No one was lining up outside the blue-framed door. The gold oval marked “SL” in the center of the glass panel was scratched and worn. Crumpled brown paper obscured the view inside. Lights glowed from the stairs leading down towards the basement.
Late on Saturday night, the border of Manhattan’s Meatpacking District buzzed with quiet activity. A steady stream of taxis cruised along West 14th street, tires rumbling on the cobblestones. A light breeze blew. Car headlights and taillights lit up the darkness. Small groups of young adults, bundled in dark coats against the cold, wandered past. High heels chattered along the sidewalk and the smell of cigarettes hung lightly in the air.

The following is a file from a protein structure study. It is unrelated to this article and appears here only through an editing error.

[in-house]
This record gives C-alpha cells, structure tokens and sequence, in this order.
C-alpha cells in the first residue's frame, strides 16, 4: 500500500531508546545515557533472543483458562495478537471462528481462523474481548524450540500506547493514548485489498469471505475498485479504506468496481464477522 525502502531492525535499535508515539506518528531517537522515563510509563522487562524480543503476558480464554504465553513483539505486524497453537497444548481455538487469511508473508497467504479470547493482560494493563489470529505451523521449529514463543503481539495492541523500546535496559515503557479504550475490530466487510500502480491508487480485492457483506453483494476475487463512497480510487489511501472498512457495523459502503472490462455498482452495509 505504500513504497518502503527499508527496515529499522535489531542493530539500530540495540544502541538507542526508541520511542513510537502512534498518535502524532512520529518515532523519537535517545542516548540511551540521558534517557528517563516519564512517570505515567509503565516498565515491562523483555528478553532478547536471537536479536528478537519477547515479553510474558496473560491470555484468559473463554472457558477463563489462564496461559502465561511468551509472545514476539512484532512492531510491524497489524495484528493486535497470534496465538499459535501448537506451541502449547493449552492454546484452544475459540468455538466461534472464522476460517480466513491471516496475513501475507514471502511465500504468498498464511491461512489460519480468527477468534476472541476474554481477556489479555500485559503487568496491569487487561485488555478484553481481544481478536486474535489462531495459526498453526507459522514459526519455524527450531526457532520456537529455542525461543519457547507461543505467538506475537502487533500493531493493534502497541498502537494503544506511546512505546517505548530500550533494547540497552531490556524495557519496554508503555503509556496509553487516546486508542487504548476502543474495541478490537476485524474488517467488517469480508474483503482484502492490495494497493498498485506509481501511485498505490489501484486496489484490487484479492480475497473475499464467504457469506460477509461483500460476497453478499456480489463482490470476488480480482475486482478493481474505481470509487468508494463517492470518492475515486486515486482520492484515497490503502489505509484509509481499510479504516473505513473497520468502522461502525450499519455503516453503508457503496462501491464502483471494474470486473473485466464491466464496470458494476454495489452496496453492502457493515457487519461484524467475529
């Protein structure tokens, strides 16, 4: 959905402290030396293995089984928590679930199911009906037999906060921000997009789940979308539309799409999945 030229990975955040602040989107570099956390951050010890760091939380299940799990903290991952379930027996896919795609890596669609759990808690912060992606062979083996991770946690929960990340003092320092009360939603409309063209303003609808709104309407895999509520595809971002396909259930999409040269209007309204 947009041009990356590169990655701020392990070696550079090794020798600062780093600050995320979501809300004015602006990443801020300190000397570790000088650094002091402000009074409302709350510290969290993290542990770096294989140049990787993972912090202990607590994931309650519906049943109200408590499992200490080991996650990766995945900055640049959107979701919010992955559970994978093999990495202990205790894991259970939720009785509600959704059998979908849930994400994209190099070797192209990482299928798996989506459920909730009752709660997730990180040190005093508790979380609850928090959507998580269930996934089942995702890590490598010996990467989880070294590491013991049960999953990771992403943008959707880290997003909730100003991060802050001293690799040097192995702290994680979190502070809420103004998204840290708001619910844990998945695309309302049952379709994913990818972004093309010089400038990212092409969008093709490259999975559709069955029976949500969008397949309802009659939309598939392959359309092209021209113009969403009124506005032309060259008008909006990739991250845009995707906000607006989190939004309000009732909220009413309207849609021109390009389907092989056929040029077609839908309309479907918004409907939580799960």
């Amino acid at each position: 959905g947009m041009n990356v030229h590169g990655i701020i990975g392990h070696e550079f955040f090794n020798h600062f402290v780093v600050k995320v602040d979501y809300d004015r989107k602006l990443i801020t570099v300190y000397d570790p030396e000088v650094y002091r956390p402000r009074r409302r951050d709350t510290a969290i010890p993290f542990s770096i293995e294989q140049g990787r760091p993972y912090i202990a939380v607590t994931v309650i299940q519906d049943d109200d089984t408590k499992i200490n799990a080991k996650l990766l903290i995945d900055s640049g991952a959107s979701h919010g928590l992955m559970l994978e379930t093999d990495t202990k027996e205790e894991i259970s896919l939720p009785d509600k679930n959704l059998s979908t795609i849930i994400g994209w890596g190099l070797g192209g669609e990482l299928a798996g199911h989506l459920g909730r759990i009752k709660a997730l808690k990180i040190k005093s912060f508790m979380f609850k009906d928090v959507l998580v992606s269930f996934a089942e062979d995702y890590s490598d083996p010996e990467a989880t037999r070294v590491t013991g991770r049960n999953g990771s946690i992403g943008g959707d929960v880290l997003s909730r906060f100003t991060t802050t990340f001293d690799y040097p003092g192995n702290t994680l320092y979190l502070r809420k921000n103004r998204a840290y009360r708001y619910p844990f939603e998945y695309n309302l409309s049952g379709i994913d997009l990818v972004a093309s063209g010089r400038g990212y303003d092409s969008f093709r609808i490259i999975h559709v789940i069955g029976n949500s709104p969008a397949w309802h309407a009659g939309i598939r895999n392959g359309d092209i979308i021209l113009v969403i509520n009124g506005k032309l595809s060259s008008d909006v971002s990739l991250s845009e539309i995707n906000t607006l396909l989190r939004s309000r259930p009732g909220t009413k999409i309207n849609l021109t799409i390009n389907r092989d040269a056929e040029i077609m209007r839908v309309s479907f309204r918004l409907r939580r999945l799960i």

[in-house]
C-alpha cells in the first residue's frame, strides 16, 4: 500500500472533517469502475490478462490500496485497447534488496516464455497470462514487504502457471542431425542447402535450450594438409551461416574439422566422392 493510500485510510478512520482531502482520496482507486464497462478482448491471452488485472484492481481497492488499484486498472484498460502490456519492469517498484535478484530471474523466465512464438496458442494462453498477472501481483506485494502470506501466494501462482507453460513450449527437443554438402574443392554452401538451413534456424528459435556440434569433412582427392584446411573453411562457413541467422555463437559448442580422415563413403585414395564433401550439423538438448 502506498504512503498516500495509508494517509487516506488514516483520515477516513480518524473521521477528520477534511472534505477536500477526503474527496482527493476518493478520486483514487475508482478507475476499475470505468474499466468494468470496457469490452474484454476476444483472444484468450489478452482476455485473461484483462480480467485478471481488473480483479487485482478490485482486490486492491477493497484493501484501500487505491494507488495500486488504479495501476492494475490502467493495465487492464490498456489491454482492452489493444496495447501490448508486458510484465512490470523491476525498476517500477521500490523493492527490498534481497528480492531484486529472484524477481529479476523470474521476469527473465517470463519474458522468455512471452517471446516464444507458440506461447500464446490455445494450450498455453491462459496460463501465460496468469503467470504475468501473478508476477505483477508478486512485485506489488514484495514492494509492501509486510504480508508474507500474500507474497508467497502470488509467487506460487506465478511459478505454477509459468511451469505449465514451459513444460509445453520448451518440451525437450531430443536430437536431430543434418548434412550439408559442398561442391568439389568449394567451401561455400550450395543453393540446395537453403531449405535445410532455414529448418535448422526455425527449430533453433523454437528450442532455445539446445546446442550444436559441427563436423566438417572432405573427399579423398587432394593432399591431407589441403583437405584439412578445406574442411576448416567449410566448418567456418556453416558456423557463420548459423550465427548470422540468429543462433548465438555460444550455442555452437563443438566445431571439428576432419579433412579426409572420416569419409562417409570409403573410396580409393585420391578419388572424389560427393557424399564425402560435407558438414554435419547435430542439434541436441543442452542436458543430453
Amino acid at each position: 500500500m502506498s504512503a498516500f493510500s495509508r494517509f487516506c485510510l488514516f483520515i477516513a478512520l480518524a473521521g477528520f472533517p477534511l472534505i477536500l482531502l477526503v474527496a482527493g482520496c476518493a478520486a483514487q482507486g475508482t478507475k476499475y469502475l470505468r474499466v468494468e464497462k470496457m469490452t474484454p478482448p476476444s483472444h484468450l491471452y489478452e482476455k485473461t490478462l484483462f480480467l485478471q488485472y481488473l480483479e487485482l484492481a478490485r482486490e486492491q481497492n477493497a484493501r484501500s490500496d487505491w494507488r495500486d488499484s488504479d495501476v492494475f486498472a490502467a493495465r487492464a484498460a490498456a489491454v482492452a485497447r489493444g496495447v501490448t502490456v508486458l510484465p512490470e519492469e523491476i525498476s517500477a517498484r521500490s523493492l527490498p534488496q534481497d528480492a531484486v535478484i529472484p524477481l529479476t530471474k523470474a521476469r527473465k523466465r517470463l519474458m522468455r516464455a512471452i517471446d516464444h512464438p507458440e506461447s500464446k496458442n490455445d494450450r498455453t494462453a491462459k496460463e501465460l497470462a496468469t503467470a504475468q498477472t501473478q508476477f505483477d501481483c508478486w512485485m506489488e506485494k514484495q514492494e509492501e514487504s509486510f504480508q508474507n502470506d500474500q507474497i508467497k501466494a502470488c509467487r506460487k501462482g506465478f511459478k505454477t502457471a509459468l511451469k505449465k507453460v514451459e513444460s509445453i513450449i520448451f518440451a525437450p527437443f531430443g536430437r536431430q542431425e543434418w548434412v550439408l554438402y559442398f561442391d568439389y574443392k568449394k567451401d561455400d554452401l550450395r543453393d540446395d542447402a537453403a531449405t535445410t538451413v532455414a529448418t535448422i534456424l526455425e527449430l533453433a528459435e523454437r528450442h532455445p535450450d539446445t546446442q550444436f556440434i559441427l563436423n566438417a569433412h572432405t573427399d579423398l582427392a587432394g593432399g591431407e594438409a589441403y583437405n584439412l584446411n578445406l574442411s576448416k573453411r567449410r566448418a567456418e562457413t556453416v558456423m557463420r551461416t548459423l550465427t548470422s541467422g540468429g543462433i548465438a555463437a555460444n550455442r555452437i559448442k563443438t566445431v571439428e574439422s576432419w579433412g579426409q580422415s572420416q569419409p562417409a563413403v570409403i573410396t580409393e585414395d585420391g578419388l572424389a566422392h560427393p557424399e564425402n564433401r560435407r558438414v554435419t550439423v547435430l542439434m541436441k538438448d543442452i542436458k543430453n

A silver SUV pulled up outside what had been the Simyone Lounge, or SL. The driver opened his door to tidy his car and dropped a brown paper bag of trash out onto the street. This had once been among the hottest and most exclusive destinations in town, first as Lotus, and then as SL. It had survived the bleak aftermath of 9/11. It had recovered after being shut down for serving underage drinkers. But then the it crowd, the people its owners had worked so hard to lure, started heading elsewhere.